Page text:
The facts: In the U.S., there are between 708 and 980 PEO’s currently operating and providing services. PEO’s are providing services to roughly 180,000 small and midsize businesses. According to the National Association of PEOs (NAPEO), the estimated overall PEO industry penetration rate is 11% across all businesses with 10-99 employees. The number of employers using PEOs has grown about 40% since 2008, when only about 7.85% of employers with 10-99 workers used a PEO.
The number of employers joining PEOs may be poised to grow even more in the coming years. Through an increase in remote work and businesses being more open to hiring remote employees, the pandemic increased many firms’ geographic footprint. The more states employers have workers in, the likelier they are to use a PEO. Twenty-five percent of employers with workers in 10 or more states use a PEO compared to 11% of employers with workers in five to nine states.
The industry pulse shows an estimated PEO penetration rate is highest (16%) among firms with 20-49 employees.
Employers that are members of PEOs are predominately in manufacturing, construction, and professional, scientific, and technical service industries. Across industries, the main reason businesses that use a PEO cited for doing so is to access more employer-sponsored benefits to offer their employees.
Overall, employers using a PEO are more successful across several measures than employers that don’t. While there are several factors contributing to this, nearly a third of business owners using a PEO cite the fact that PEOs help remove distractions relating to HR administration, enabling them to focus on business and revenue generation.
Employers that use PEOs are far likelier (70%) than those that don’t (61%) to prioritize doing a better job of helping workers make better benefits decisions. One way they do this is by providing a more digital enrollment process.
They also prioritize finding HR and benefits administration technology that includes the ability to integrate with decision support tools to help employees make better enrollment decisions. Nearly three-quarters of businesses that use a PEO (72%) say it’s very important to integrate with decision support tools compared to only 57% of businesses that don’t use a PEO.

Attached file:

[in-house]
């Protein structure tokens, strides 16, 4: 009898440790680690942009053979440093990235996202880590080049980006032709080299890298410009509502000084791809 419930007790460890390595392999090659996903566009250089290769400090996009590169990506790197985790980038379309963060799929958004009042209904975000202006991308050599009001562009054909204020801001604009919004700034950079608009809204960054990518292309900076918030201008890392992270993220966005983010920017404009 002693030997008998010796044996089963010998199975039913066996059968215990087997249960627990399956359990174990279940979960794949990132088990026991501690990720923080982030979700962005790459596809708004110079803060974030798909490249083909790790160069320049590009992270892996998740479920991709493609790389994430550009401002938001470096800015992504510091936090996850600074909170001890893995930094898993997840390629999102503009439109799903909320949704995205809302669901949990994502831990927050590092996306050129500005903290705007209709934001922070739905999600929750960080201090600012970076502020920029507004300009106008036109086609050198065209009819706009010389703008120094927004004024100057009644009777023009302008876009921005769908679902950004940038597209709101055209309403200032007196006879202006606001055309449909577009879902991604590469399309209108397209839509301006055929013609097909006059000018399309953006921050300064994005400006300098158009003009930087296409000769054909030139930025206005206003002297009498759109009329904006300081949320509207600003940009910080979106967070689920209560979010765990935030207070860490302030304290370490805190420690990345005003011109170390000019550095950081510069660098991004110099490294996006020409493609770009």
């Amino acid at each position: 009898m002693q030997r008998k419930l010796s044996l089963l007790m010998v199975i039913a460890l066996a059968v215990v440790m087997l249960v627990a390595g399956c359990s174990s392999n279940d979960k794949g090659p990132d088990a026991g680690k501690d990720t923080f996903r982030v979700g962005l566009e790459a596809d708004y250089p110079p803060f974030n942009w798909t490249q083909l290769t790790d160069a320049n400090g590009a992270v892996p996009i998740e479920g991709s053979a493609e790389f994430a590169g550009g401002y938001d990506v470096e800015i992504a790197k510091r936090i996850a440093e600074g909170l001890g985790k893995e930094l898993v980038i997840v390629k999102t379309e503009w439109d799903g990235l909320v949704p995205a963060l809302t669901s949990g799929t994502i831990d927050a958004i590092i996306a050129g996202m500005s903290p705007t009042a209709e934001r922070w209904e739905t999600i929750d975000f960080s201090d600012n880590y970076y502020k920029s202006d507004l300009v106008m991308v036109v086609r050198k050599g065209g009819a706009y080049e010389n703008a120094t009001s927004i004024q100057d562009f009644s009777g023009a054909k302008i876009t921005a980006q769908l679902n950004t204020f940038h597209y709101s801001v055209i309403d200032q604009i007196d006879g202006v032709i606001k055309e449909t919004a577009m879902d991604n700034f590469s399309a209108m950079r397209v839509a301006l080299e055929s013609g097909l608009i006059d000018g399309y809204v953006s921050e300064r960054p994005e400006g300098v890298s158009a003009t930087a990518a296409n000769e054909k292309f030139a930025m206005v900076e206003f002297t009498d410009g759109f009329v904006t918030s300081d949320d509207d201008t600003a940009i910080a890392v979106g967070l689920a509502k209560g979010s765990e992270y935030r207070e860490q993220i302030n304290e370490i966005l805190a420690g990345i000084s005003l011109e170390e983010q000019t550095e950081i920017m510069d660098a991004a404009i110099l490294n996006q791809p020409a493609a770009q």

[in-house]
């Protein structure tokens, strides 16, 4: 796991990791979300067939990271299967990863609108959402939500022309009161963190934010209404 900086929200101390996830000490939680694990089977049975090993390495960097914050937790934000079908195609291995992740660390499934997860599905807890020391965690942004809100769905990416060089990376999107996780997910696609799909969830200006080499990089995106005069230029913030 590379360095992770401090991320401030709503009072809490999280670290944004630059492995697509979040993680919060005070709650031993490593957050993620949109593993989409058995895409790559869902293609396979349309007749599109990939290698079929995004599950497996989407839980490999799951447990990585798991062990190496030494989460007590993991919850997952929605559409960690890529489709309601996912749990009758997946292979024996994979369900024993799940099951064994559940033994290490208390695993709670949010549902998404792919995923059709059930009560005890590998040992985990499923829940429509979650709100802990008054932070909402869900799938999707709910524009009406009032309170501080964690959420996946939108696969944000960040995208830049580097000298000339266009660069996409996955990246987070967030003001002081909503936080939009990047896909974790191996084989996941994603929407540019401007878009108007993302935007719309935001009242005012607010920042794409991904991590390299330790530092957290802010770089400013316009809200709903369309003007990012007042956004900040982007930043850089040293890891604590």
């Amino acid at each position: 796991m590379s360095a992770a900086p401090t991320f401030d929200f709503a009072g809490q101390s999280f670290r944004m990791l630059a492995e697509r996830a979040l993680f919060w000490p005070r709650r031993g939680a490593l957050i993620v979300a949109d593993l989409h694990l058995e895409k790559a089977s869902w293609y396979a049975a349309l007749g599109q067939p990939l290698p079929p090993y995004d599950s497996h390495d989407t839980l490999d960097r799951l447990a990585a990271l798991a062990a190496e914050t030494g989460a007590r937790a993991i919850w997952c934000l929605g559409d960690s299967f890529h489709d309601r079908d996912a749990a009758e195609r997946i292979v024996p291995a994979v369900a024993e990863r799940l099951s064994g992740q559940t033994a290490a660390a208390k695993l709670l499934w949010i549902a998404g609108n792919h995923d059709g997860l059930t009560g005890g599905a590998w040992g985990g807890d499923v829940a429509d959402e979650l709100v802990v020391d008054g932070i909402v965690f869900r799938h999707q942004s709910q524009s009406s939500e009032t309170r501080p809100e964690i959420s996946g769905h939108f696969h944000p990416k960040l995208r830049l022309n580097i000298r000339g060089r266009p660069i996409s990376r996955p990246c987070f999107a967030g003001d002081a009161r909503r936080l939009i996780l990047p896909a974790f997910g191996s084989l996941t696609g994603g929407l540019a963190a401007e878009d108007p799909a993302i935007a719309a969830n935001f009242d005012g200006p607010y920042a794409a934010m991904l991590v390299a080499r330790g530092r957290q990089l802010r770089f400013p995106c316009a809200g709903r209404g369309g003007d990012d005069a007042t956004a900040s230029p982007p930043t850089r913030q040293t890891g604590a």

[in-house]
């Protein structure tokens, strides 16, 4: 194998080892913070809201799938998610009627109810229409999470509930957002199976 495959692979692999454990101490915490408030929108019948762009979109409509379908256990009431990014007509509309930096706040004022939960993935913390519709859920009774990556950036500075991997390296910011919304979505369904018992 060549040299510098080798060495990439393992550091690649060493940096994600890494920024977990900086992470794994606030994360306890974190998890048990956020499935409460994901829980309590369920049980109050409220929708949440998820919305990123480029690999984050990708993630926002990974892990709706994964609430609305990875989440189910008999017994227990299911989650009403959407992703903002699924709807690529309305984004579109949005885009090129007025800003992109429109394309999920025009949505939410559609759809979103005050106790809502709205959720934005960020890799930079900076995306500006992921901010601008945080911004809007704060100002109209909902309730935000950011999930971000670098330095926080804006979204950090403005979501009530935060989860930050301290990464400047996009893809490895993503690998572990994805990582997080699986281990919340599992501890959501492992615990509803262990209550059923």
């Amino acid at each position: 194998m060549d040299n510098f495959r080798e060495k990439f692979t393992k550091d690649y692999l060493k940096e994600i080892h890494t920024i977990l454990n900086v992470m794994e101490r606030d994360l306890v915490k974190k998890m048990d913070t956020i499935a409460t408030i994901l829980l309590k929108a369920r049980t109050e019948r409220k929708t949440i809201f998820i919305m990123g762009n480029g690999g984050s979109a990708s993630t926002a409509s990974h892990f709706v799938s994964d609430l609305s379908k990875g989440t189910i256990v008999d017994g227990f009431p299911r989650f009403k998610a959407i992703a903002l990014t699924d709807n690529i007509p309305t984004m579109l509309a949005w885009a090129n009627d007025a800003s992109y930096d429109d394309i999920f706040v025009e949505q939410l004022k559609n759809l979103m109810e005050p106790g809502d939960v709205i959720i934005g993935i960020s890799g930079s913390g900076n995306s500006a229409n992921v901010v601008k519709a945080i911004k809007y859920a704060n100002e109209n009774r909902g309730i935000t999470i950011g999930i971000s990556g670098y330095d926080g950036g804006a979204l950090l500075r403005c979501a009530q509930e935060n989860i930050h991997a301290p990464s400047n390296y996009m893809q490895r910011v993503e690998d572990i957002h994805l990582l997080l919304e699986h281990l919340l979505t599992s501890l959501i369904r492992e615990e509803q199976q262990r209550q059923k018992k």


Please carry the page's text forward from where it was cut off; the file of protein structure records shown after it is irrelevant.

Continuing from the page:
Is working with a cPEO right for your business?
Depending on your business’ unique needs, working with a PEO may be a helpful strategy. Here are some takeaways based on the business and attitudinal characteristics of firms that use PEOs to keep in mind:
- For small (under 500) and relatively young (roughly 5-10 years old) companies, PEOs can help compete with larger firms when it comes to offering competitive benefits.
- Businesses that manage complex workforces (for example, employees in multiple states or that employ a significant number of part-time and/or consultant workers) may find PEOs helpful as they help streamline benefits administration.
- Most businesses using PEOs are in the financial, IT, and professional/administrative services industries. Firms in industries such as construction or manufacturing can help differentiate themselves by joining a PEO to offer their workforces a greater range of benefits.
- PEO membership is correlated with more progressive paid leave and flexible work policies, suggesting the convenience and simplification of benefits management that comes with using a PEO enables the businesses that do to focus on more strategic HR initiatives.
APPENDIX: See Guardian’s 11th Annual Workplace Benefits Study – looking at the PEO industry today and the advantages that employers are experiencing from working with them for additional details. file:///Users/josephsimon/Downloads/Guardian_Life_The_PEO_Advantage_Report_2022.pdf